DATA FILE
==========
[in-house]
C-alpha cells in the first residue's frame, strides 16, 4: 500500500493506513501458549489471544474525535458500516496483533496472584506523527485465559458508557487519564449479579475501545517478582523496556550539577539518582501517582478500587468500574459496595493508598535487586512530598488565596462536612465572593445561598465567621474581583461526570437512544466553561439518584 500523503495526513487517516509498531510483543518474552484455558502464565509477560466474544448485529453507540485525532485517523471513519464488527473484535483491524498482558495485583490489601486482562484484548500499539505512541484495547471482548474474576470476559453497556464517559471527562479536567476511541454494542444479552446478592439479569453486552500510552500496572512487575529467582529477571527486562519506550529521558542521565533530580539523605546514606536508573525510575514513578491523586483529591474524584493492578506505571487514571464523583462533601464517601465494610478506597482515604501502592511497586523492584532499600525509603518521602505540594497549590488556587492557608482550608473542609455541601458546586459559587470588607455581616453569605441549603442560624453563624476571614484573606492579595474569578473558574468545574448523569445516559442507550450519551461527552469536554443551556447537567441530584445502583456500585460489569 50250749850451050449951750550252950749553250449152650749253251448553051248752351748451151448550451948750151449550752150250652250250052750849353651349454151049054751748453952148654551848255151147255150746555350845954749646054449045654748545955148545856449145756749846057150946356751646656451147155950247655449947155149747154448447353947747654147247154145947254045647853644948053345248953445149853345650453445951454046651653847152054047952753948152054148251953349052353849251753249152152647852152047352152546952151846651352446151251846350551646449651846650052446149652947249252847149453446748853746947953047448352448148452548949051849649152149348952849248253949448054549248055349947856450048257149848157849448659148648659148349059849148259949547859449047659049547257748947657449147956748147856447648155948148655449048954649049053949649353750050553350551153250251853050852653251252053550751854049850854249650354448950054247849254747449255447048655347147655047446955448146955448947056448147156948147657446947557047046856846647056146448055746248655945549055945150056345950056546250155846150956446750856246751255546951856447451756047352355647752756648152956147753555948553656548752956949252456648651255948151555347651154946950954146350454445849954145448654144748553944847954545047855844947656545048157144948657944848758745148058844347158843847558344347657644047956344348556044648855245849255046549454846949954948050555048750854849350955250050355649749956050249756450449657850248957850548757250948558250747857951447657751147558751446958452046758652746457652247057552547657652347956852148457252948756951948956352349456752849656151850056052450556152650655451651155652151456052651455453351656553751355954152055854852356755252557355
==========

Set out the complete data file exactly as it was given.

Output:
[in-house]
C-alpha cells in the first residue's frame, strides 16, 4: 500500500493506513501458549489471544474525535458500516496483533496472584506523527485465559458508557487519564449479579475501545517478582523496556550539577539518582501517582478500587468500574459496595493508598535487586512530598488565596462536612465572593445561598465567621474581583461526570437512544466553561439518584 500523503495526513487517516509498531510483543518474552484455558502464565509477560466474544448485529453507540485525532485517523471513519464488527473484535483491524498482558495485583490489601486482562484484548500499539505512541484495547471482548474474576470476559453497556464517559471527562479536567476511541454494542444479552446478592439479569453486552500510552500496572512487575529467582529477571527486562519506550529521558542521565533530580539523605546514606536508573525510575514513578491523586483529591474524584493492578506505571487514571464523583462533601464517601465494610478506597482515604501502592511497586523492584532499600525509603518521602505540594497549590488556587492557608482550608473542609455541601458546586459559587470588607455581616453569605441549603442560624453563624476571614484573606492579595474569578473558574468545574448523569445516559442507550450519551461527552469536554443551556447537567441530584445502583456500585460489569 50250749850451050449951750550252950749553250449152650749253251448553051248752351748451151448550451948750151449550752150250652250250052750849353651349454151049054751748453952148654551848255151147255150746555350845954749646054449045654748545955148545856449145756749846057150946356751646656451147155950247655449947155149747154448447353947747654147247154145947254045647853644948053345248953445149853345650453445951454046651653847152054047952753948152054148251953349052353849251753249152152647852152047352152546952151846651352446151251846350551646449651846650052446149652947249252847149453446748853746947953047448352448148452548949051849649152149348952849248253949448054549248055349947856450048257149848157849448659148648659148349059849148259949547859449047659049547257748947657449147956748147856447648155948148655449048954649049053949649353750050553350551153250251853050852653251252053550751854049850854249650354448950054247849254747449255447048655347147655047446955448146955448947056448147156948147657446947557047046856846647056146448055746248655945549055945150056345950056546250155846150956446750856246751255546951856447451756047352355647752756648152956147753555948553656548752956949252456648651255948151555347651154946950954146350454445849954145448654144748553944847954545047855844947656545048157144948657944848758745148058844347158843847558344347657644047956344348556044648855245849255046549454846949954948050555048750854849350955250050355649749956050249756450449657850248957850548757250948558250747857951447657751147558751446958452046758652746457652247057552547657652347956852148457252948756951948956352349456752849656151850056052450556152650655451651155652151456052651455453351656553751355954152055854852356755252557355